By Ann Y. Robinson
“Iowa's Changing Wildlife: Three Decades of Gain and Loss,” written by a father/son Iowa State University faculty duo, arrives on bookstore shelves and online this week - the perfect holiday gift for your favorite hunter or outdoor enthusiast.
The book reflects a life of collaboration between James “Jim” Dinsmore and son Stephen “Steve” Dinsmore. Jim taught wildlife ecology at Iowa State for almost three decades (1975-2002). He is also the author of “A Country So Full of Game,” a book that became a classic of Iowa natural history after its publication in 1994. Steve Dinsmore grew up trailing his father into classrooms and on outings far and wide. He now chairs Iowa State’s Department of Natural Resource Ecology and Management and researches avian ecology around the world.
Era of transformation
The Dinsmores emphasize that their new book is not a sequel to Jim’s earlier volume. Rather, they wanted to tell the story of a new chapter in the history of Iowa’s wildlife, or what Steve refers to as “an era of transformation.”
“We provide an up-to-date, scientifically based summary of changes in the distribution, status, conservation needs and future prospects of about 60 species of Iowa’s birds and mammals,” Steve said. “We learned, contrary to popular belief, some things have gotten better. Even we were surprised to find so much reason for optimism as we dug into the data.”
Within the book, readers will find:
- notes on biology, population surveys, and hunting seasons and impacts,
- maps of migration routes, nesting sites and documented sightings,
- origin stories of wildlife reestablishment efforts that include states helping states, private and public fundraising efforts, and untold hours spent by wildlife managers and citizens capturing, banding, releasing and monitoring to bring back species like the wild turkey, peregrine falcon and trumpeter swan.
Increasingly abundant, increasingly rare
Of the species highlighted in the book, the success stories include the Canada goose, bald eagle and white-tailed deer, once rare in Iowa and now common. Others like the sandhill crane, river otter, coyote and beaver are becoming increasingly abundant.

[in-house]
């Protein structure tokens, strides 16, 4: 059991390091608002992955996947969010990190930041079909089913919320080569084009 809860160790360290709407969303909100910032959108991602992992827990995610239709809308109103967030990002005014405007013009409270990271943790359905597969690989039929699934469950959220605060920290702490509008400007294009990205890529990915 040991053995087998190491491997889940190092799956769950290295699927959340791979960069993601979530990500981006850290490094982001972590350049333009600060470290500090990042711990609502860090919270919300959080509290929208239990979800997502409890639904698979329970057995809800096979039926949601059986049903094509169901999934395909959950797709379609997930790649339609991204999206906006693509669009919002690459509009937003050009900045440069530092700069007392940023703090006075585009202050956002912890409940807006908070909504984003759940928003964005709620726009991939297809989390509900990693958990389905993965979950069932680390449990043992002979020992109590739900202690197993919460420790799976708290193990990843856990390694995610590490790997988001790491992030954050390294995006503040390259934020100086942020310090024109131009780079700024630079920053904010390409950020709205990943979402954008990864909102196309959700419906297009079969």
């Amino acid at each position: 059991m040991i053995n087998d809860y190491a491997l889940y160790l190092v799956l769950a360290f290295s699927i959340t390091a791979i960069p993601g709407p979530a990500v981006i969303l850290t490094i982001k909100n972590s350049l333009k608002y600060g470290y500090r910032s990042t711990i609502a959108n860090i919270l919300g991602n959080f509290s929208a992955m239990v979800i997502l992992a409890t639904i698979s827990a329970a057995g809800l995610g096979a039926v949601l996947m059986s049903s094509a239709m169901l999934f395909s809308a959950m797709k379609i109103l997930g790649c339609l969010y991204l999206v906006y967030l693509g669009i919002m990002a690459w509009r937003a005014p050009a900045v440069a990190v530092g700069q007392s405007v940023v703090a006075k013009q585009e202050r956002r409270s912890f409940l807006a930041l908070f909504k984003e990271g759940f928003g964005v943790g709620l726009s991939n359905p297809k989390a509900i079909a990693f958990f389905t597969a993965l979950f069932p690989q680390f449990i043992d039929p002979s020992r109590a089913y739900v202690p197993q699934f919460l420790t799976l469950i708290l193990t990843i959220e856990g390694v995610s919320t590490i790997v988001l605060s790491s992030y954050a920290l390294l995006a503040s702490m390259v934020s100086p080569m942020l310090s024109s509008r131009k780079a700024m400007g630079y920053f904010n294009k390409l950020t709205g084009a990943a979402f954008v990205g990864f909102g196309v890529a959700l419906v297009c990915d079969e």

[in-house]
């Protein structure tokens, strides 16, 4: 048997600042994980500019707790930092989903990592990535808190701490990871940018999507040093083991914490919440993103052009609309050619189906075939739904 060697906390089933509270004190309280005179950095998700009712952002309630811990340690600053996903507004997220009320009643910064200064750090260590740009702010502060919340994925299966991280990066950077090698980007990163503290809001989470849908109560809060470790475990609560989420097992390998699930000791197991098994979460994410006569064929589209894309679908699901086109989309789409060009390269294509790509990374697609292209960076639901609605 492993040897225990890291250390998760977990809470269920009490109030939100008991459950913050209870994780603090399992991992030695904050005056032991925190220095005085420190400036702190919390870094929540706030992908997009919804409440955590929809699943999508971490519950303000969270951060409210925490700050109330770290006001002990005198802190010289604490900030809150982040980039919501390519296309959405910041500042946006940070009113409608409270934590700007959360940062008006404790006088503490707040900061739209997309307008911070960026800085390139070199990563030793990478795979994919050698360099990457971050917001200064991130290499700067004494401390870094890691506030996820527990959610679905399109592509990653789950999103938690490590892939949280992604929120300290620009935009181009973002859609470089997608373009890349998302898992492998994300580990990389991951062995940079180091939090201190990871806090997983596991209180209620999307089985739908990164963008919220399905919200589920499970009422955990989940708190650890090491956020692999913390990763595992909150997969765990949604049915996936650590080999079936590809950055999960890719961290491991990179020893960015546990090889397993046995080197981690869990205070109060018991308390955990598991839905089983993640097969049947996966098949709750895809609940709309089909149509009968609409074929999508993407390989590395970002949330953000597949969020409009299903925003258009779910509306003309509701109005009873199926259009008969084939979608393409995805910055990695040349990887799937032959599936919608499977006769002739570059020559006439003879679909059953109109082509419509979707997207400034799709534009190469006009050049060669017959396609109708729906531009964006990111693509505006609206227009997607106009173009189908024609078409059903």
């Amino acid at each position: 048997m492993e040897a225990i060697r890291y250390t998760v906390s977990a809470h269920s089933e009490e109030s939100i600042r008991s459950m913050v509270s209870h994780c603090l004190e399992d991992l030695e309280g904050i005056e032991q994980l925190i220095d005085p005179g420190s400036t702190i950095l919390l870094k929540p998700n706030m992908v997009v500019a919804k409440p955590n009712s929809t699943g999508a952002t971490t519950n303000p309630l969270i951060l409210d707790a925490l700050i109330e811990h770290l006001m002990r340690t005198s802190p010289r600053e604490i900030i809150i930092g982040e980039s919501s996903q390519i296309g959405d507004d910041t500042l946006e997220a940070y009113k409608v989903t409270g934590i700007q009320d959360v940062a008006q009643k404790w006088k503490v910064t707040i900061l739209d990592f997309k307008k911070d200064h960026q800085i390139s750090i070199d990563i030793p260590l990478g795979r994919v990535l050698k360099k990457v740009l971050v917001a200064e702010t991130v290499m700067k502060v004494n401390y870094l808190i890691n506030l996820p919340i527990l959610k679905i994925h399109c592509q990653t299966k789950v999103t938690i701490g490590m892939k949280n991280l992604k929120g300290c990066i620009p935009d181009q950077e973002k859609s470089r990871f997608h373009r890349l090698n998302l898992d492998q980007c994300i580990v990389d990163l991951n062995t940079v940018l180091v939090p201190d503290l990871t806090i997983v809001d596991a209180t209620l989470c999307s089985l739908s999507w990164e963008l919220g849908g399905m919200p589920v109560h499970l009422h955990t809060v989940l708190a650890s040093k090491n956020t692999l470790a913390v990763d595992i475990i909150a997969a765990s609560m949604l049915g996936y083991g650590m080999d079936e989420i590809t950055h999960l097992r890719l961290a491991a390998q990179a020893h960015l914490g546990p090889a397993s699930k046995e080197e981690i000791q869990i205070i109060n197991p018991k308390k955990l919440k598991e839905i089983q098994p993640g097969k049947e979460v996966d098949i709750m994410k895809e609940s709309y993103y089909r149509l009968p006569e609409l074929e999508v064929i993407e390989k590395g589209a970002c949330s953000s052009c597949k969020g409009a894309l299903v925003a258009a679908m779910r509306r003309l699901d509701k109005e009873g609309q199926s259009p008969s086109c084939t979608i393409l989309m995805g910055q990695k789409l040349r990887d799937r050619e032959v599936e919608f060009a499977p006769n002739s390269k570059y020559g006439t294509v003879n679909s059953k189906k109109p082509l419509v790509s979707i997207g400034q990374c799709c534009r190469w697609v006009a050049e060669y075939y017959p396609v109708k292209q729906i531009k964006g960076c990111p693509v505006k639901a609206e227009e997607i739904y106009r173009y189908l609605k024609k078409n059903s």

There are many examples of decline, too, as the Dinsmores report. This list includes the gray fox and most of Iowa’s owls and hawks, ruffed grouse, bobwhite quail and the popular, non-native game bird, the ring-necked pheasant.
Six of Iowa’s nine bat species are considered to be in various stages of conservation need, from endangered (Indiana bat) to those of conservation concern (silver-haired bat). These nocturnal, flying mammals -- underappreciated for their role in controlling mosquitoes and other insects -- are being impacted by continuing habitat loss, encounters with wind turbines and white-nose syndrome, a disease decimating bat colonies across the country.
Other creatures discussed in these pages include the mourning dove, gray wolf, coyote, fox and other furbearing animals, such as raccoon, otter, skunk and weasel. Even the long-extinct passenger pigeon gets a turn, with an eye to future “de-extinction” possibilities.
The animals we see are impacted by many factors, the Dinsmores point out. Those range from federal and international policy and habitat conservation efforts to agricultural practices, water quality and use of pesticides that impact animals’ health and food sources.
Fear is another factor. “Even as some larger mammals, like black bears, mountain lions and wolves, have been showing up again as Iowa residents, people’s fears that the animals threaten children, pets or livestock makes it challenging to imagine they will ever become well-established,” Steve said.
“It took a while to decide to do this book. We went back and forth as we considered this,” said Steve, who spent several years working on an update of the Iowa Breeding Bird Atlas, published in 2021, which Jim originally co-authored in 1996. “We didn’t want to recreate that extensive project.”
The new book’s dedication acknowledges the contributions of Jim’s wife and Steve’s mother Pat, now passed, and Steve’s wife Karen, a wildlife professional who works for the Iowa Department of Natural Resources. Both women “put up with many years of deep-dark, early morning departures, delayed meals and trips with unexplained detours from a planned route that often ended up on a muddy road leading to an isolated marsh to see another unusual bird.”
The next Dinsmore generation is also represented. In one of the book’s limited personal asides, Steve tells of several sightings of elusive bobcats with daughter Lena, including the time she asked, “How do you know that cat is named Bob?” It may be Bob in the close-up photo Steve captured with Lena’s help on the new book’s front cover.
The 225 pages of “Iowa’s Changing Wildlife” are organized in 24 chapters with abundant references and illustrations by well-known Iowa artist Mark Muller. To get a copy, find the book in the Bur Oak Series at the University of Iowa Press or at a bookstore near you.
Stephen Dinsmore, Leopold Center for Sustainable Agriculture, 515-294-1348, email@example.com
James Dinsmore, firstname.lastname@example.org
Ann Robinson, Agriculture and Life Sciences Communications, 515-294-3066, email@example.com